Sun Protection Basics

Considering that sun damage is the primary environmental factor in skin aging and skin cancer, we highly recommend that you thoroughly research the topic of UV protection, starting with reading all articles in this section.

In this article, we provide the summary of basic guidelines and principles to help you jumpstart your sun protection strategy. You can start here, but don’t stop here – learn more to optimize your sun protection.

The very basics

Plan outdoor activities early or late in the day to avoid peak sunlight hours between 10 am and 4 pm.

Avoid tanning beds.

Wear a broad-brimmed hat and sunglasses.

Sit in the shade whenever possible.

Wear protective, tightly-woven clothing.

Use a broad-spectrum sunscreen with a SPF of at least 15 on all exposed skin, including the lips, even on cloudy days.

Use a water-resistant sunscreen if exposed to water, either through swimming or sweating.

Apply sunscreen 20-30 min prior to exposure and reapply frequently. (See our article on correct sunscreen application.)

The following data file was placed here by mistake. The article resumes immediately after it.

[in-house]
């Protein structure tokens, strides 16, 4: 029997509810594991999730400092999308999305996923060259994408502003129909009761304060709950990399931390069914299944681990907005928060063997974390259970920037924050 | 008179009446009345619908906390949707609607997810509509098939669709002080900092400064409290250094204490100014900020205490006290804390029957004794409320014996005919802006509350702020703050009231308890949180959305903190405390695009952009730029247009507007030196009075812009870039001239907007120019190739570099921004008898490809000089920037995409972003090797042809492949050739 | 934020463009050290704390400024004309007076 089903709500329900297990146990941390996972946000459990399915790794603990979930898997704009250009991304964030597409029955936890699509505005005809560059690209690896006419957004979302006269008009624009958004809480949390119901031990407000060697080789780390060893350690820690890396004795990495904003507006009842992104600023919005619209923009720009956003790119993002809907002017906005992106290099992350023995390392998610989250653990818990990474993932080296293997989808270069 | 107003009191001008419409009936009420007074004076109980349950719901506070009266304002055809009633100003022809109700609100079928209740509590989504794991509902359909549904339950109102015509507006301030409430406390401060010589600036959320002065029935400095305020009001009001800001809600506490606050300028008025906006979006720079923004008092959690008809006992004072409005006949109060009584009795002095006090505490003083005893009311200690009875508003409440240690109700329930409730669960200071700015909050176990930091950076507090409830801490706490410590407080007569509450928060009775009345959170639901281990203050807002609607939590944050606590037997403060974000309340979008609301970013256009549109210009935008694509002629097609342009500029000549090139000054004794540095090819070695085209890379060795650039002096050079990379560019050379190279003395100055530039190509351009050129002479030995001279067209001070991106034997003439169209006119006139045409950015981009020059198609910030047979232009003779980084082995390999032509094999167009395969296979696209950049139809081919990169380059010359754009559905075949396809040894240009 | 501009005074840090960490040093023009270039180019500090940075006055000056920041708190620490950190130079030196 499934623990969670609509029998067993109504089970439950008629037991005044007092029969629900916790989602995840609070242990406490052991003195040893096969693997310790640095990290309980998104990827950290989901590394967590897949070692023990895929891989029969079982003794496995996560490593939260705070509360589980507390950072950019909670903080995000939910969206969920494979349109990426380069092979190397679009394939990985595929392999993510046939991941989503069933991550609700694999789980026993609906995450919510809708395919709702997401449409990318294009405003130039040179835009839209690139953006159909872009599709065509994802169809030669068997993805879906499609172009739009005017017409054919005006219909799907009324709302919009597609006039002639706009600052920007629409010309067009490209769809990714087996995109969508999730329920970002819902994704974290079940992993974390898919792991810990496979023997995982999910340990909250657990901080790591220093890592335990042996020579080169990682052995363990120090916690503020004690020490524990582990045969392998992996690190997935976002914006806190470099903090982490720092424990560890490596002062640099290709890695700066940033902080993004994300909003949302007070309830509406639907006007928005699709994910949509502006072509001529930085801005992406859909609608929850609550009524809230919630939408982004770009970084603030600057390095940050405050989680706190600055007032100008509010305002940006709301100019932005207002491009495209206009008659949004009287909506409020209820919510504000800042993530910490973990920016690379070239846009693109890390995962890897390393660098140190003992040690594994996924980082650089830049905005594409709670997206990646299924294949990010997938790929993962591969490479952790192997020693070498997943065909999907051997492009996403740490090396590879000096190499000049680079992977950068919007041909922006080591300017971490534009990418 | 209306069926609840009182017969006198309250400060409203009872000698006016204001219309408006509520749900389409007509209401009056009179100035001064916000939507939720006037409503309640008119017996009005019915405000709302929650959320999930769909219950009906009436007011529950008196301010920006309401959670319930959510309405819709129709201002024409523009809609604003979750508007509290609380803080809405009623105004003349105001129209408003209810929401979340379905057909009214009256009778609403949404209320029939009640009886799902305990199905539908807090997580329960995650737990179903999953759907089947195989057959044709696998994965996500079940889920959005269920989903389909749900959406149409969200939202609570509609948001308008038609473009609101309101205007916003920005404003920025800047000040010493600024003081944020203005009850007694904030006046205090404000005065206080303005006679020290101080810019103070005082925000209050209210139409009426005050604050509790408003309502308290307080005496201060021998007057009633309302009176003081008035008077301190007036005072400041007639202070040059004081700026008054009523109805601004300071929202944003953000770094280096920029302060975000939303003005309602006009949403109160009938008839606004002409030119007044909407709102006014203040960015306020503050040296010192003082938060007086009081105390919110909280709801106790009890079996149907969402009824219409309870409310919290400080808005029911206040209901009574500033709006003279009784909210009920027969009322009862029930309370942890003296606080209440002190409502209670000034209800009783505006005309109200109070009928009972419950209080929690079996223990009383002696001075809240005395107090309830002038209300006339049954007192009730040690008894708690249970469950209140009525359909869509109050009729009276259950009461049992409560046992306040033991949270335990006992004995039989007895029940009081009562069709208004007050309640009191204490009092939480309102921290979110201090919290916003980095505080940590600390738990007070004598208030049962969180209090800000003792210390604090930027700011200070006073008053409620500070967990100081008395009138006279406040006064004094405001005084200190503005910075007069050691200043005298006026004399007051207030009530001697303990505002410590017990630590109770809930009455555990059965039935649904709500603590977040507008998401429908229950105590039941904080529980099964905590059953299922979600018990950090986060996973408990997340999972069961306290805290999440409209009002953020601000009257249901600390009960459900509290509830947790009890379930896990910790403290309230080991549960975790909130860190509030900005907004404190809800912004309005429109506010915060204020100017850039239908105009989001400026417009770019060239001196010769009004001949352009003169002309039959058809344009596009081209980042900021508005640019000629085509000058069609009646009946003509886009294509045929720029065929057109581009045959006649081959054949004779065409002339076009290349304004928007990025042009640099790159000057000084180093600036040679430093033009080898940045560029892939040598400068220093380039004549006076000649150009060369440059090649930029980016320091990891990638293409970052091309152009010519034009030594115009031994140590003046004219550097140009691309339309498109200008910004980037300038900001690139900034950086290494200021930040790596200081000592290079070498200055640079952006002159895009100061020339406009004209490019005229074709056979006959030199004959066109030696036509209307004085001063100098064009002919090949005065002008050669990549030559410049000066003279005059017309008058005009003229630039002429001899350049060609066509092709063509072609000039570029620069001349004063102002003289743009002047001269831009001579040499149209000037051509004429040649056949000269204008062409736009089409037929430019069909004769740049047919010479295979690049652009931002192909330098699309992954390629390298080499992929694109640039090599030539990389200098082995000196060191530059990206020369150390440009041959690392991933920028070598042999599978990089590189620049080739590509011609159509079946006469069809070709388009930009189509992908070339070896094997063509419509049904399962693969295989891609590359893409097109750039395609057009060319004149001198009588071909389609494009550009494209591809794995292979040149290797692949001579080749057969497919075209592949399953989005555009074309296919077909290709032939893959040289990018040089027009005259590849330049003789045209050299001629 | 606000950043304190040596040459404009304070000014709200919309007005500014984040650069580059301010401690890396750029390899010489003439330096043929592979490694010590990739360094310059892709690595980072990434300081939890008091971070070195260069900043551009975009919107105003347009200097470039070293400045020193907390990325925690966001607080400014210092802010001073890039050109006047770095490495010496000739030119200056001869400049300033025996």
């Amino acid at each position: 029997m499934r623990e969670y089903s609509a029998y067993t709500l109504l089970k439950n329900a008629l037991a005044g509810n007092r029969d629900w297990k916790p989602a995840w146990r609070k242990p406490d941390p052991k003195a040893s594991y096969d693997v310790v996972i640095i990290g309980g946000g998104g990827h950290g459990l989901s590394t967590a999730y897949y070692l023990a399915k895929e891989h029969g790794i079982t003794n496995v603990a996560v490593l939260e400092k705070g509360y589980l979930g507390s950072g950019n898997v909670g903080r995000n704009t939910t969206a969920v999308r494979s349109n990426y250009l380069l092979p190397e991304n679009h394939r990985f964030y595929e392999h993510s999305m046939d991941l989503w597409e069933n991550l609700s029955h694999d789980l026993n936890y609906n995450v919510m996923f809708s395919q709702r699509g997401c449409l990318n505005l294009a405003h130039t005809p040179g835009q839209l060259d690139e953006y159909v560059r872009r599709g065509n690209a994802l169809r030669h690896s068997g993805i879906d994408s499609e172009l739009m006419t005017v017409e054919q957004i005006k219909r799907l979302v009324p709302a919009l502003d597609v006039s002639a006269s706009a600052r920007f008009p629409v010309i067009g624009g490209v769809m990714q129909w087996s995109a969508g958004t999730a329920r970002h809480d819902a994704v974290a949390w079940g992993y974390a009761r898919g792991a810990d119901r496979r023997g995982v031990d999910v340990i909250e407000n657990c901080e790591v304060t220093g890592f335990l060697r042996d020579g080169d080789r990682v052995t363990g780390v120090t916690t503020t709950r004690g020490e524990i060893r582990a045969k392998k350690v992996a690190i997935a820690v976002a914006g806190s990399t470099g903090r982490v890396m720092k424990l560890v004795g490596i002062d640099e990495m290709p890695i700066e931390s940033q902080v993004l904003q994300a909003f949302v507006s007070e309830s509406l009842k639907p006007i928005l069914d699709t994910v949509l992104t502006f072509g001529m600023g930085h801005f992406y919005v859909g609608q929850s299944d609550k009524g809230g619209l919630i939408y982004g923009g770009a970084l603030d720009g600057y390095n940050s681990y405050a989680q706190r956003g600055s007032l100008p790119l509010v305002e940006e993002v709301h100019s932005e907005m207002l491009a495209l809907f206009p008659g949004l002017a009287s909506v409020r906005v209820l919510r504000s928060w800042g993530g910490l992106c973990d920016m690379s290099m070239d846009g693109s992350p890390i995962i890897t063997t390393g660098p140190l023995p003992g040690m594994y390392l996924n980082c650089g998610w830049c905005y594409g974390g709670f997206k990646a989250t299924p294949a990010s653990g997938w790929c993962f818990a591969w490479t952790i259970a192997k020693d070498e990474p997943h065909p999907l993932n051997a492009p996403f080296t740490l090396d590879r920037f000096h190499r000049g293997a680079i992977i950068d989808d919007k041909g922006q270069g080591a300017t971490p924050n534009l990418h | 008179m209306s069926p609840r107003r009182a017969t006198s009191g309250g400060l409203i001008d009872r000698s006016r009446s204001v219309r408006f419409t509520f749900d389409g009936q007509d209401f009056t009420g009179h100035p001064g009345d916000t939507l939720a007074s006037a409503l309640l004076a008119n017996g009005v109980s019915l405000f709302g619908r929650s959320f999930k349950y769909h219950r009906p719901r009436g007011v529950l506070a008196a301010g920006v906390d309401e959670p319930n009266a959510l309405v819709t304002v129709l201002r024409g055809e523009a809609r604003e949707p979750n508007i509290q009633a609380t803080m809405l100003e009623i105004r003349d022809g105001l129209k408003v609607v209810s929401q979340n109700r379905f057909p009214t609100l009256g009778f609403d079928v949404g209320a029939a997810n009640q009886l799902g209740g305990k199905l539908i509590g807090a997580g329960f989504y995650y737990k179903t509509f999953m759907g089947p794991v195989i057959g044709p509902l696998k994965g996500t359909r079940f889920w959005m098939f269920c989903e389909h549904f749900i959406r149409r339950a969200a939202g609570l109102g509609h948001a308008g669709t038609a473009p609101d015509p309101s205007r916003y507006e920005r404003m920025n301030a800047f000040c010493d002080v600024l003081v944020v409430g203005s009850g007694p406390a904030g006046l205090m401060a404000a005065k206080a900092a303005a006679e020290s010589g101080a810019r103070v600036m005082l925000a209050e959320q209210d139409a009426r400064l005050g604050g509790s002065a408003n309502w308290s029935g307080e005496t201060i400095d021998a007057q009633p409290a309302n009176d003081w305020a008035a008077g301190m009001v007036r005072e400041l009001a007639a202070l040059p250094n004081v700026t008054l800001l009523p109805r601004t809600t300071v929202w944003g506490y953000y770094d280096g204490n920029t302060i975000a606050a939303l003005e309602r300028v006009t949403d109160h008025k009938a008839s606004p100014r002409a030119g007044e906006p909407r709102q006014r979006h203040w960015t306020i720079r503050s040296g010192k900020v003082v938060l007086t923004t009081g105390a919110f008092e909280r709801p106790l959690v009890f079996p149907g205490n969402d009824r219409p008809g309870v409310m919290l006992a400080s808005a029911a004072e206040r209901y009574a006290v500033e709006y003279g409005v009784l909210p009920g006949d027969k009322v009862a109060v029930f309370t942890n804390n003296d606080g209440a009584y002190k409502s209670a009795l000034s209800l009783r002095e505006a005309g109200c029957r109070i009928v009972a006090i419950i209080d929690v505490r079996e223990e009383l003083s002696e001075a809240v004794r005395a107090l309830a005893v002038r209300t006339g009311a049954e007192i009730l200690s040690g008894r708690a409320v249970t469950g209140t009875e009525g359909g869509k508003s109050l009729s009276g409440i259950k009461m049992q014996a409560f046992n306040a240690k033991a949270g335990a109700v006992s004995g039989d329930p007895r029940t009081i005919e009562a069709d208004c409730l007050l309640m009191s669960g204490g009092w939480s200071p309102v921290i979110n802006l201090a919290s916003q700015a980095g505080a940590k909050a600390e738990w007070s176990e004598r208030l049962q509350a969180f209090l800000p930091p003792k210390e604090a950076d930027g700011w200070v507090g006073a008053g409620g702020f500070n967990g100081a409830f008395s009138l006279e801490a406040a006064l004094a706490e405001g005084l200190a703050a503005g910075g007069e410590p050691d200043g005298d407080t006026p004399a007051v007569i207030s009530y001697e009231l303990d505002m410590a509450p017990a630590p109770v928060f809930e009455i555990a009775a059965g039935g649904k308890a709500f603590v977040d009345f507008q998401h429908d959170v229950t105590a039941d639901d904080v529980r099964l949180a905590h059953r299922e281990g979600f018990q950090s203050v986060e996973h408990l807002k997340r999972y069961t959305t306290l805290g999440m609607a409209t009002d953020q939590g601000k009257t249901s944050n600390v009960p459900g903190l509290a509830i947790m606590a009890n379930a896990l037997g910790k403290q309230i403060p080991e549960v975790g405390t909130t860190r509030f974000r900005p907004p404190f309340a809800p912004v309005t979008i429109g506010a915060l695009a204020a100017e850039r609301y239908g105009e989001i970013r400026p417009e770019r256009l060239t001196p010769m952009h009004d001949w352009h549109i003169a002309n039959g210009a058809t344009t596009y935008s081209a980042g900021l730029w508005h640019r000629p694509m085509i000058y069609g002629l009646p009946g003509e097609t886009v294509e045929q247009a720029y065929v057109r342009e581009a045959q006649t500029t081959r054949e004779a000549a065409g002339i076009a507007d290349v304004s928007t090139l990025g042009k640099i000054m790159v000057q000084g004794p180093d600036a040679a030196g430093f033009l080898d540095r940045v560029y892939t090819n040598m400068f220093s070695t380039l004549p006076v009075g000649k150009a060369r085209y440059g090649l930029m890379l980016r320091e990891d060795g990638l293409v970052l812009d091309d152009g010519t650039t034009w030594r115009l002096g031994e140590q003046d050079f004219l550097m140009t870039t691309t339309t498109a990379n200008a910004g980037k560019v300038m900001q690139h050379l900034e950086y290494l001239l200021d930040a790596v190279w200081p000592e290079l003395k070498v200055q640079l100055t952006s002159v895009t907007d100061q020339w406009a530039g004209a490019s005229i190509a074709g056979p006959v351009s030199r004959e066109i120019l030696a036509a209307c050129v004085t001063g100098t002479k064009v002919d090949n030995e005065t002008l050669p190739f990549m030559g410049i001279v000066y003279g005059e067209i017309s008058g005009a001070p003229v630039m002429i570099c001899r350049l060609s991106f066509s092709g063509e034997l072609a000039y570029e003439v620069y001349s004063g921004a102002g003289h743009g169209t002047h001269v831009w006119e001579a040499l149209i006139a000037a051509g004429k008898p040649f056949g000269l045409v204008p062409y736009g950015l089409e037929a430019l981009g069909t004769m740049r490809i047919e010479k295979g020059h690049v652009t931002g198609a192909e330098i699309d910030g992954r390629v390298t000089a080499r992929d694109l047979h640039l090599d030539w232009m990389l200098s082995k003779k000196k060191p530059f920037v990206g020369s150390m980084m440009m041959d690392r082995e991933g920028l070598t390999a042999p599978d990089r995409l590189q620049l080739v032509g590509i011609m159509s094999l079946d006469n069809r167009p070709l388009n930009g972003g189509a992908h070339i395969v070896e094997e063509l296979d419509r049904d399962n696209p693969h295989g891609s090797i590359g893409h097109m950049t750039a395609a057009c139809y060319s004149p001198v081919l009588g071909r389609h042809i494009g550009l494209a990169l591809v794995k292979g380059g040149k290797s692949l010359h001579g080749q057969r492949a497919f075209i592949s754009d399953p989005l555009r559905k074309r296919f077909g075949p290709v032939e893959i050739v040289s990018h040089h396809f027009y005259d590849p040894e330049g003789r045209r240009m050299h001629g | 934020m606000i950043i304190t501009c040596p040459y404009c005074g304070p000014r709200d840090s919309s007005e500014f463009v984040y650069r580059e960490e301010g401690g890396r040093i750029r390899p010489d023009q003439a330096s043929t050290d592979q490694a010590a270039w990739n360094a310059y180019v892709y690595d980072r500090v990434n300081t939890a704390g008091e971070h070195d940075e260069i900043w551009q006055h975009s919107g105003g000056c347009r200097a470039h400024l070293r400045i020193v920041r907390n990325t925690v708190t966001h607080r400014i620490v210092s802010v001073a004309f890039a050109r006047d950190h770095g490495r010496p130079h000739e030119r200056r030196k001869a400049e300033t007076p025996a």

Note: Please keep in mind that children tend to spend more time in the sun and need extra protection. See AAD recommendations on protecting kids from the sun. 

Basics plus

In addition to the basic AAD recommendations, many experts consider a number of steps worthwhile, especially for people who wish to minimize skin aging:

Chose a comprehensive UVA+UVB blocking sunscreen with well-matched UV blocking agents and low risk of adverse reactions. If you have sun-sensitive skin, use SPF 30 or higher for UVB and similarly strong UVA protection (see our article on choosing the right sunscreen.)

Use extra caution near water, snow and sand as they reflect the damaging rays of the sun, which can increase your chance of sunburn and skin damage.

Do not neglect UV protection when indoors or driving. (See our article on indoor UV protection).

Ensure vitamin D status safely through a healthy diet that includes vitamin supplements. Don’t seek the sun. (See our article on how to minimize the downside of low sun sxposure)

Make sure your sunglasses protect from both UVA and UVB and, ideally, cover as much of your face as possible.

Consume diet (and possibly supplements) rich in nutrients that may reduce the severity of UV damage (e.g. lycopene, green tea, etc.).